Speaking at the launch of the 2010 KPMG Financial Services Performance Survey (FIPS), Head of Financial Services, Godfrey Boyce said, “Having ridden through the storm the New Zealand banking sector is now ready to get back into the water, and they will be safe as long as they ‘swim between the flags’. Essentially this means that while the banks are now able to move forward, they must be conscious of the disciplines required in the current environment.”
He said that the current operating environment demands both effective risk management skills and customer relationship skills.
“Risk management skills are essential to identify and understand risk and ensure the organisation makes the appropriate risk and return decisions; and customer relationship skills to identify and grow profitable customer business in the performing parts of the economy.”
Mr Boyce stated that there are three main constraints financial institutions need to respond to.
- A low growth environment resulting from a slower and more patchy recovery.
- The major banks’ focus on securing retail deposits is not going to change in the short term and will continue to put pressure on the cost of funds and accordingly margins for all financial institutions.
- Regulatory structures such as the Reserve Bank of New Zealand’s liquidity policy and asset risk weightings for capital adequacy purposes put limits on the ability to pursue aggressive growth.
“These constraints will focus the banks on the discipline of maximising returns from the equity invested in their businesses. We expect there to be a renewed focus on the allocation of economic capital and measuring return on economic capital. New transactions will need to meet the hurdle rates of return determined for each type of business before they can be entered into. However, this will be within a wider operational environment where the banks have less appetite for risky transactions.”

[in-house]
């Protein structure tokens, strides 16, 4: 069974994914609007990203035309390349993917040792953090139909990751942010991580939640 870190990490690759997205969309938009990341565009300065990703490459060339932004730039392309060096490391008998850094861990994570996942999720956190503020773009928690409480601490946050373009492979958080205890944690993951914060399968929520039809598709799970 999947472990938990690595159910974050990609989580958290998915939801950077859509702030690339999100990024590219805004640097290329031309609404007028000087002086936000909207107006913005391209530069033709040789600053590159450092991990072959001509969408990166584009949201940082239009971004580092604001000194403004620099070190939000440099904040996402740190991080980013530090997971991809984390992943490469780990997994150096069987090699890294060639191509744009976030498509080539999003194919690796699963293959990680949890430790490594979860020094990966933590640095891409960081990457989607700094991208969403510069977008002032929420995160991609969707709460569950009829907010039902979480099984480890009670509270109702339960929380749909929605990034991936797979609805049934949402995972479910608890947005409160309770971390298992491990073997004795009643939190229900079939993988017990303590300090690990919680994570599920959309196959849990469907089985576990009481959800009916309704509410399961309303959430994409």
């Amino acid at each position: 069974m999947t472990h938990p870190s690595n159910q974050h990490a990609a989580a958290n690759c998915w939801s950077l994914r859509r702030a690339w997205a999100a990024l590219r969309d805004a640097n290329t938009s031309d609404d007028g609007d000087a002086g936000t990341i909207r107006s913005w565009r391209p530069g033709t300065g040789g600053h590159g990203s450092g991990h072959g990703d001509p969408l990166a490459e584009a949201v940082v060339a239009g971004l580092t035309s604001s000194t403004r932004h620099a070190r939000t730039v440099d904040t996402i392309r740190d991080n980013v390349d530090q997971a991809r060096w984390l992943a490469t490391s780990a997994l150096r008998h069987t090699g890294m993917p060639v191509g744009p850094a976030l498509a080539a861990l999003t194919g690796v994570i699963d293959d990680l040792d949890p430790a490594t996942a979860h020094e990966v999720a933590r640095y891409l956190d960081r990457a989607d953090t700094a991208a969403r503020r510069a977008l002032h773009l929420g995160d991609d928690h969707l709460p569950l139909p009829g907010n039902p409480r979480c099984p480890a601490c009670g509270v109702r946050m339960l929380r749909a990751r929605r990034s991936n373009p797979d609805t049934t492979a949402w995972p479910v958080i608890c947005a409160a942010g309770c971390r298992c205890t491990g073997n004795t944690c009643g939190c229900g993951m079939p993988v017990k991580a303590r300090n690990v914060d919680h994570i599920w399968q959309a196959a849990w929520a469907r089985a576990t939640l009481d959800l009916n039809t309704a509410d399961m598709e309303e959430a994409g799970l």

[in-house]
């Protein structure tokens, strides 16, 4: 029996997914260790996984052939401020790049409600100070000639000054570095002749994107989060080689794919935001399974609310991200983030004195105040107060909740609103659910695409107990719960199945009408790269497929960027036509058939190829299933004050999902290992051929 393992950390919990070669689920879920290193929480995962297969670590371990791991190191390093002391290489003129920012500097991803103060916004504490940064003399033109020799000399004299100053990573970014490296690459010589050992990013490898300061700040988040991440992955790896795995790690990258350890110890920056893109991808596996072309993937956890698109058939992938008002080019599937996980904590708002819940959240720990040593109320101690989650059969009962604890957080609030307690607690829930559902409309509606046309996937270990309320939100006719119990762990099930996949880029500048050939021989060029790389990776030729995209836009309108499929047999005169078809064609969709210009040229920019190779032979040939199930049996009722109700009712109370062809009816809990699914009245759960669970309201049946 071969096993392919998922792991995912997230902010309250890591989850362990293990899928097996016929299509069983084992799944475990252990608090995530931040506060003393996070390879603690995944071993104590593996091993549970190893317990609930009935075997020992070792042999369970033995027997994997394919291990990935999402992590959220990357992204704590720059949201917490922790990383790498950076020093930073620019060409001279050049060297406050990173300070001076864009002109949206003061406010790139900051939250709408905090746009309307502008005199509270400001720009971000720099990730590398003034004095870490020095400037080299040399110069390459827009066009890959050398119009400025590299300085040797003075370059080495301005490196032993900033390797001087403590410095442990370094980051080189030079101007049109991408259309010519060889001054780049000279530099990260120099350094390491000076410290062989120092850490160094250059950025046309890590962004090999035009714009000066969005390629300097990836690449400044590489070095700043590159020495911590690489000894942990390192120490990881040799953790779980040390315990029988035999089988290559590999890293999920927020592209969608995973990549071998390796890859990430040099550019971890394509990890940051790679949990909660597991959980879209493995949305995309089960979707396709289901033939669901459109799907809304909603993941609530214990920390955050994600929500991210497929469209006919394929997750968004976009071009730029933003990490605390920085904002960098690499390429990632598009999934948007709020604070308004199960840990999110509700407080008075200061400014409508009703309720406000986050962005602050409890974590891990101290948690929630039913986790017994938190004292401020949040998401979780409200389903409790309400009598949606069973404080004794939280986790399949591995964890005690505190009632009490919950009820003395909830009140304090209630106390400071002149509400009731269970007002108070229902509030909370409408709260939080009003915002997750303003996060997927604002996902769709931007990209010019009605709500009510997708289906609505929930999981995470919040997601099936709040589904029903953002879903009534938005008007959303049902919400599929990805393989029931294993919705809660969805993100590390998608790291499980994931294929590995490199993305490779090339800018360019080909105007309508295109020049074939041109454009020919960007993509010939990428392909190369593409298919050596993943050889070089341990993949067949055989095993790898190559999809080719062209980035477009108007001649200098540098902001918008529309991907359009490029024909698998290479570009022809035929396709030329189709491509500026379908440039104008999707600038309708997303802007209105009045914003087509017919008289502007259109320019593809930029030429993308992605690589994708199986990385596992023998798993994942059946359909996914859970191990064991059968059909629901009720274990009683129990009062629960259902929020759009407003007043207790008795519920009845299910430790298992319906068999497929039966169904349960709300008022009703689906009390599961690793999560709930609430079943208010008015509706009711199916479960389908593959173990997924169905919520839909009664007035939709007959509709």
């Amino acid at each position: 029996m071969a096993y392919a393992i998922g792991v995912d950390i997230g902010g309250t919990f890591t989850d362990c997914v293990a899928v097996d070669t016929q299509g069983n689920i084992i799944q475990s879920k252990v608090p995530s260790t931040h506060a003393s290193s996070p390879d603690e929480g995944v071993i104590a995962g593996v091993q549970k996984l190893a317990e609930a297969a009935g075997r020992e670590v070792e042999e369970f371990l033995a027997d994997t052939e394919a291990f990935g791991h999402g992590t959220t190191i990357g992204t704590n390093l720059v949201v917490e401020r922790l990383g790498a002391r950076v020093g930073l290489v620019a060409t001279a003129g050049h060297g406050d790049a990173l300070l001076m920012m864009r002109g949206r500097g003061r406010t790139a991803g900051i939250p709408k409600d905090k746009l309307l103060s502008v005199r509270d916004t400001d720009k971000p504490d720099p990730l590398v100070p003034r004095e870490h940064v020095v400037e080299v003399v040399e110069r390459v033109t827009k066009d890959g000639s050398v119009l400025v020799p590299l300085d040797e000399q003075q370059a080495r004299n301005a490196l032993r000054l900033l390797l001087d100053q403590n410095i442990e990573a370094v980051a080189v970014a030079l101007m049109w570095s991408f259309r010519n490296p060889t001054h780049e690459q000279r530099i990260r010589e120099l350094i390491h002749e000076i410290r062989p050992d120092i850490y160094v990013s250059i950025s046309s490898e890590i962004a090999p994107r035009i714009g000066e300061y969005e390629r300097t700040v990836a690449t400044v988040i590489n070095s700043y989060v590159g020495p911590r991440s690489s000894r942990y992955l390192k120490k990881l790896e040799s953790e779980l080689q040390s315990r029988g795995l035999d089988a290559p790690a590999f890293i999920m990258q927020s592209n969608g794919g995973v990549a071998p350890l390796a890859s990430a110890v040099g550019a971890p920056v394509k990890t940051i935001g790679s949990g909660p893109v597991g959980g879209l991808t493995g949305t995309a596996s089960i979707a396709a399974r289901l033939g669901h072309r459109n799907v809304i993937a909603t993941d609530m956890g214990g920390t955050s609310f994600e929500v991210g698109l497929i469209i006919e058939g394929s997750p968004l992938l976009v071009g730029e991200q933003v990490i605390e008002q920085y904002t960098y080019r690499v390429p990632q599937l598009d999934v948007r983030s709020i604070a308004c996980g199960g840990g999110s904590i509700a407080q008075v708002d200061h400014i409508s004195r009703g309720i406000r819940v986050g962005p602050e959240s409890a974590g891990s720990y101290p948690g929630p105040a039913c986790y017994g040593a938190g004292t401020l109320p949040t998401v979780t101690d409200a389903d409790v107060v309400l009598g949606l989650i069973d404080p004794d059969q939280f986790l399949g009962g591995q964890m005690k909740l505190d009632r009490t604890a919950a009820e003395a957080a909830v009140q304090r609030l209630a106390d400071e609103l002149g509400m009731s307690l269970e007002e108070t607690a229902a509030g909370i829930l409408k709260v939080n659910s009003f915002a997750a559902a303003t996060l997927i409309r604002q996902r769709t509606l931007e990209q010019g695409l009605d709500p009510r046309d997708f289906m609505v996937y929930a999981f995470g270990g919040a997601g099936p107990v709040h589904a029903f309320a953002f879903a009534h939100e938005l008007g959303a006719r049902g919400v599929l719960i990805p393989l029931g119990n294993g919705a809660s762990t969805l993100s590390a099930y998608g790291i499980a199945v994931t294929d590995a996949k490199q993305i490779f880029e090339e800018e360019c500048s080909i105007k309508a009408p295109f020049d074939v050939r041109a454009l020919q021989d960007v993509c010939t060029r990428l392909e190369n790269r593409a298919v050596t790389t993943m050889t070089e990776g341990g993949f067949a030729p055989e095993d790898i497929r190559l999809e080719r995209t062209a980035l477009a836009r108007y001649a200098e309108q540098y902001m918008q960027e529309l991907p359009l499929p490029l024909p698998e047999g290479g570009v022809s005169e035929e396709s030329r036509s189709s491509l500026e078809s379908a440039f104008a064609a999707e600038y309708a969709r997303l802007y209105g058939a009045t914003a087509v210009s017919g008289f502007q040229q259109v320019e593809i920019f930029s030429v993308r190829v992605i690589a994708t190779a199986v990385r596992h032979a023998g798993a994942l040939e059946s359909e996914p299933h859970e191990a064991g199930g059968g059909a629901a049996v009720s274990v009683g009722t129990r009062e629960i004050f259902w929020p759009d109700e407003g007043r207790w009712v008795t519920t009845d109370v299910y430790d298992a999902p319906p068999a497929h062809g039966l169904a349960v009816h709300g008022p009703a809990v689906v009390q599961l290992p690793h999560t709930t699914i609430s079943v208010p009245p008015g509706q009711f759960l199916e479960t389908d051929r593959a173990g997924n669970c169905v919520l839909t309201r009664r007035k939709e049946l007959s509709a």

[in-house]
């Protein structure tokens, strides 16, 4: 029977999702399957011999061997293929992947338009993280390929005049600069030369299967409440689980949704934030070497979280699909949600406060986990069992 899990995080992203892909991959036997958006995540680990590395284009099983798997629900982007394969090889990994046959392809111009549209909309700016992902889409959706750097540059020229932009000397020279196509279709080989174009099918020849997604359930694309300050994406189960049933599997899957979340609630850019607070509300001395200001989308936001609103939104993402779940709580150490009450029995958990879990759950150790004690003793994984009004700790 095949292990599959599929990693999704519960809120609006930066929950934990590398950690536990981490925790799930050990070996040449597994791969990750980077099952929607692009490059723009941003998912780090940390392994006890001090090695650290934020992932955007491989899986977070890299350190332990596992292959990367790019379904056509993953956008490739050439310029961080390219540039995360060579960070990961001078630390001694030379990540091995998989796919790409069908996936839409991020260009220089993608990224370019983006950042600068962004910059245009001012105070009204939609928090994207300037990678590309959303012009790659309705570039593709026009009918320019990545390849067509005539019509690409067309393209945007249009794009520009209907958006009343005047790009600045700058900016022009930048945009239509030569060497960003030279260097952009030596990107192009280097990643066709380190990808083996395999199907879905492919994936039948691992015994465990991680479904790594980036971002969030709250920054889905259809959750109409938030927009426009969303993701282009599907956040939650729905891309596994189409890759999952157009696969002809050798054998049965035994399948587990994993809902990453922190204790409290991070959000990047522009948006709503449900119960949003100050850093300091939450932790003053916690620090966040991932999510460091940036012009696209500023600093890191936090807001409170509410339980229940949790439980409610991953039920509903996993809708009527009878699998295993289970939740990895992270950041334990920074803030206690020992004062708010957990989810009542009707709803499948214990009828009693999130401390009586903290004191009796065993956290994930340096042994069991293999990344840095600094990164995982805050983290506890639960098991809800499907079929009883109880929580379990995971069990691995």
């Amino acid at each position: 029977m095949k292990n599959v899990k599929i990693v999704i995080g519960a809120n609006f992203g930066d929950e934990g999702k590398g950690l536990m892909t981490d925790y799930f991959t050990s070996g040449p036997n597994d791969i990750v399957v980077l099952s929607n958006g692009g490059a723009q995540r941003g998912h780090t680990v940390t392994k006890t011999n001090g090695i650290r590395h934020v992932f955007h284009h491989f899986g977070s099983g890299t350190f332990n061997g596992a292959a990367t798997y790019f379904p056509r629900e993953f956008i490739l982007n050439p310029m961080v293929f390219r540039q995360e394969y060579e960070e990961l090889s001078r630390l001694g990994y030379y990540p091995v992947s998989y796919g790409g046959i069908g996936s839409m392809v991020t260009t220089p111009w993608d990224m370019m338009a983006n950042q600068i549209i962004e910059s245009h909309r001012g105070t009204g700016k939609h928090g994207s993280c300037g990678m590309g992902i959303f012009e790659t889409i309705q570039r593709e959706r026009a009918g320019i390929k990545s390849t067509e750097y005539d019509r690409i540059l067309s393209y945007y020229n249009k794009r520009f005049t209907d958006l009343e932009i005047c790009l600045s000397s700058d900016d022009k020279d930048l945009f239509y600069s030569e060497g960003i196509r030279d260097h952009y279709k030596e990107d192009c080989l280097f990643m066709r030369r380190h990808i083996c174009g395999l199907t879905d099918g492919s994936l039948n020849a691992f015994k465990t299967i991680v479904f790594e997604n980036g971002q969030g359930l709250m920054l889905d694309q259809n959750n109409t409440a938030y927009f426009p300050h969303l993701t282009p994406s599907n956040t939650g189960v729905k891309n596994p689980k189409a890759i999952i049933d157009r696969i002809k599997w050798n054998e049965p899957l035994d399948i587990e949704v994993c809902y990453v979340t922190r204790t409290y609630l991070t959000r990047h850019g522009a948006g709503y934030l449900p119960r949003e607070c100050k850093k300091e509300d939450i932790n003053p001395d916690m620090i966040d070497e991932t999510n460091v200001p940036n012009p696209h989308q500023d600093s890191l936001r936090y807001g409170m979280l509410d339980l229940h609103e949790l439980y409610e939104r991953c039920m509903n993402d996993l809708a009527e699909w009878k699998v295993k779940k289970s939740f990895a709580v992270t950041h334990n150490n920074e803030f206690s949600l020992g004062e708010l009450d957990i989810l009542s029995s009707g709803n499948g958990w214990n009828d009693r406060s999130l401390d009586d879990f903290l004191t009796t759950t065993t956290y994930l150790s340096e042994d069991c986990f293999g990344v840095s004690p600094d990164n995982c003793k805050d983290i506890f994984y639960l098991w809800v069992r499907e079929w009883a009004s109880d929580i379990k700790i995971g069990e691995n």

This follows a year in which the aggregate net profit after tax of the registered banks sector fell 90% to only $300 million. This profit represents a return on equity of only 1.5%. The 2009 results were decimated by the major banks settling their long running tax disputes with the IRD and major loan losses equal to the aggregate loan losses of the preceding seven years.
The key findings from the survey of the registered banks 2009 financial results are:
- underlying profit down 26% to $3.2 billion
- a 244% increase in loan losses to $2.2 billion reflecting deteriorating asset quality – driven by recessionary economic conditions, suppressed property prices and low business confidence
- low loan growth of 2.7% resulting from prudent and risk adverse lending behaviour; and
- net interest margins stabilised 3 basis points higher at 2.10% in 2009 reflecting a recovery in the lending and mortgage interest margin since 2008 largely offset by intensified competition and interest rate increases in the funding books.
Since September 2009 interest margins have been under significant pressure from the increasing cost of retail deposits.
Today’s economic environment and market place is unfamiliar for banks and presents new challenges. These challenges fundamentally impact the non-bank sector and increase the pressure on many of these businesses.
For further information contact:
Sneha Paul, KPMG Communications, 021 243 8997 or firstname.lastname@example.org